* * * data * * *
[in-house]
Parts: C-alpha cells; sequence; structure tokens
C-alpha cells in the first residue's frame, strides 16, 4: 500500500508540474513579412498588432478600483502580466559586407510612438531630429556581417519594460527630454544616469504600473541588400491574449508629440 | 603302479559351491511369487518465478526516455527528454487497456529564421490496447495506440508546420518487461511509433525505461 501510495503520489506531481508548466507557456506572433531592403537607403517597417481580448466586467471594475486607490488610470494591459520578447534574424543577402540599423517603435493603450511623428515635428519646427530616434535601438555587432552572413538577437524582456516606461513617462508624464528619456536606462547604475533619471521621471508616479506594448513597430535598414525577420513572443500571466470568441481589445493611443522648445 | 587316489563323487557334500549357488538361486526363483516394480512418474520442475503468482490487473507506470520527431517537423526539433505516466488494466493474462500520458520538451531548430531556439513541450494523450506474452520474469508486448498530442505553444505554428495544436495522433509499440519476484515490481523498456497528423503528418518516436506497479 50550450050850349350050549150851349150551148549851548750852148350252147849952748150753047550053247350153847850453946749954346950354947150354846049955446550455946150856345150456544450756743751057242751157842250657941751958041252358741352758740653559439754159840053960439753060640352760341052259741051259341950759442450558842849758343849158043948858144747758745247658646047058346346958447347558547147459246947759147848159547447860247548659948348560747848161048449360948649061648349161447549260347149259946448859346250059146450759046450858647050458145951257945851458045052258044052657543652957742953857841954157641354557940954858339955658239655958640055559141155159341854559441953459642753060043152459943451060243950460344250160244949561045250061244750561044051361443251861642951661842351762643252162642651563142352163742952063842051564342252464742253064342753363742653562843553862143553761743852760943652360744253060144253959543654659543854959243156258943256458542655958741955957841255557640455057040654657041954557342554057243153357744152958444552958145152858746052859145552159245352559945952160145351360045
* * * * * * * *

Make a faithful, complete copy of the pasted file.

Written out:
[in-house]
Parts: C-alpha cells; sequence; structure tokens
C-alpha cells in the first residue's frame, strides 16, 4: 500500500508540474513579412498588432478600483502580466559586407510612438531630429556581417519594460527630454544616469504600473541588400491574449508629440 | 603302479559351491511369487518465478526516455527528454487497456529564421490496447495506440508546420518487461511509433525505461 501510495503520489506531481508548466507557456506572433531592403537607403517597417481580448466586467471594475486607490488610470494591459520578447534574424543577402540599423517603435493603450511623428515635428519646427530616434535601438555587432552572413538577437524582456516606461513617462508624464528619456536606462547604475533619471521621471508616479506594448513597430535598414525577420513572443500571466470568441481589445493611443522648445 | 587316489563323487557334500549357488538361486526363483516394480512418474520442475503468482490487473507506470520527431517537423526539433505516466488494466493474462500520458520538451531548430531556439513541450494523450506474452520474469508486448498530442505553444505554428495544436495522433509499440519476484515490481523498456497528423503528418518516436506497479 50550450050850349350050549150851349150551148549851548750852148350252147849952748150753047550053247350153847850453946749954346950354947150354846049955446550455946150856345150456544450756743751057242751157842250657941751958041252358741352758740653559439754159840053960439753060640352760341052259741051259341950759442450558842849758343849158043948858144747758745247658646047058346346958447347558547147459246947759147848159547447860247548659948348560747848161048449360948649061648349161447549260347149259946448859346250059146450759046450858647050458145951257945851458045052258044052657543652957742953857841954157641354557940954858339955658239655958640055559141155159341854559441953459642753060043152459943451060243950460344250160244949561045250061244750561044051361443251861642951661842351762643252162642651563142352163742952063842051564342252464742253064342753363742653562843553862143553761743852760943652360744253060144253959543654659543854959243156258943256458542655958741955957841255557640455057040654657041954557342554057243153357744152958444552958145152858746052859145552159245352559945952160145351360045